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Sun 20 - Fri 25 October 2019 Athens, Greece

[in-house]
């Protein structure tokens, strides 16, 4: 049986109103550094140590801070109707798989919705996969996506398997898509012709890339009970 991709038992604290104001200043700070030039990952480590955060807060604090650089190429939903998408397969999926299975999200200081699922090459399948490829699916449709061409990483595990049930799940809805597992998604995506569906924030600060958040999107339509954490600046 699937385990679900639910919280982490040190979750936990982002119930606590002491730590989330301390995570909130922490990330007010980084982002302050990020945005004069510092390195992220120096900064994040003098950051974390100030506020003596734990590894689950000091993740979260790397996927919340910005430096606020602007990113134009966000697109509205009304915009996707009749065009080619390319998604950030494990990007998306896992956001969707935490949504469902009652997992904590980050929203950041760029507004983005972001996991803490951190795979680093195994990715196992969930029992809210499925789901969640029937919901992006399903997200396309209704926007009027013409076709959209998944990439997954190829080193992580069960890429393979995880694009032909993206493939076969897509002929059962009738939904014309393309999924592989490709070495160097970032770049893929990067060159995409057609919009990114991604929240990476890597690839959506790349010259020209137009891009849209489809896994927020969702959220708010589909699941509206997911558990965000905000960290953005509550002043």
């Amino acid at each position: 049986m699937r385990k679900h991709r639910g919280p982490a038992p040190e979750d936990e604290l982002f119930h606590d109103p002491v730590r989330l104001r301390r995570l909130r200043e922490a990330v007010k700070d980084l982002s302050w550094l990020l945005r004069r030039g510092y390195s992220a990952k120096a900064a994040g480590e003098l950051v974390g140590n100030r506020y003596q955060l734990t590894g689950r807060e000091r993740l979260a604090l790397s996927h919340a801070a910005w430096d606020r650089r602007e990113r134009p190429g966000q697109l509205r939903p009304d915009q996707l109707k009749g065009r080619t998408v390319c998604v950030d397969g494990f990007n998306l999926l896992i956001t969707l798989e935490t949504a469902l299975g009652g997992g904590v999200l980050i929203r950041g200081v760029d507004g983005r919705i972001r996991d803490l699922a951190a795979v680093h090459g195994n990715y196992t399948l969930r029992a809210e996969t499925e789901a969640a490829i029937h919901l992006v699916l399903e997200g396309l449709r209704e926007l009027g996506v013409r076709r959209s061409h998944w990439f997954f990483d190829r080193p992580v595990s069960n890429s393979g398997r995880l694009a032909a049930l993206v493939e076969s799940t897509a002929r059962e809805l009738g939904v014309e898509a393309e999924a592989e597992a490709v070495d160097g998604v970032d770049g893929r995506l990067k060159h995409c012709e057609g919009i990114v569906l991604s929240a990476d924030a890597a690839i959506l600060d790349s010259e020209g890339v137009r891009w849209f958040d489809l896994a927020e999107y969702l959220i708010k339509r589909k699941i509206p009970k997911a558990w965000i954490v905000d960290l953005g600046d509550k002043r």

A key challenge in program synthesis is synthesizing programs that use libraries, which most real-world software does. The current state of the art is to model libraries with mock library implementations that perform the same function in a simpler way. However, mocks may still be large and complex, and must include many implementation details, both of which could limit synthesis performance. To address this problem, we introduce JLibSketch, a Java program synthesis tool that allows library behavior to be described with algebraic specifications, which are rewrite rules for sequences of method calls, e.g., encryption followed by decryption (with the same key) is the identity. JLibSketch implements rewrite rules by compiling JLibSketch problems into problems for the Sketch program synthesis tool. More specifically, after compilation, library calls are represented by abstract data types (ADTs), and rewrite rules manipulate those ADTs. We formalize compilation and prove it sound and complete if the rewrite rules are ordered and non-unifiable. We evaluated JLibSketch by using it to synthesize nine programs that use libraries from three domains: data structures, cryptography, and file systems. We found that algebraic specifications are, on average, about half the size of mocks. We also found that algebraic specifications perform better than mocks on seven of the nine programs, sometimes significantly so, and perform equally well on the last two programs. Thus, we believe that JLibSketch takes an important step toward synthesis of programs that use libraries.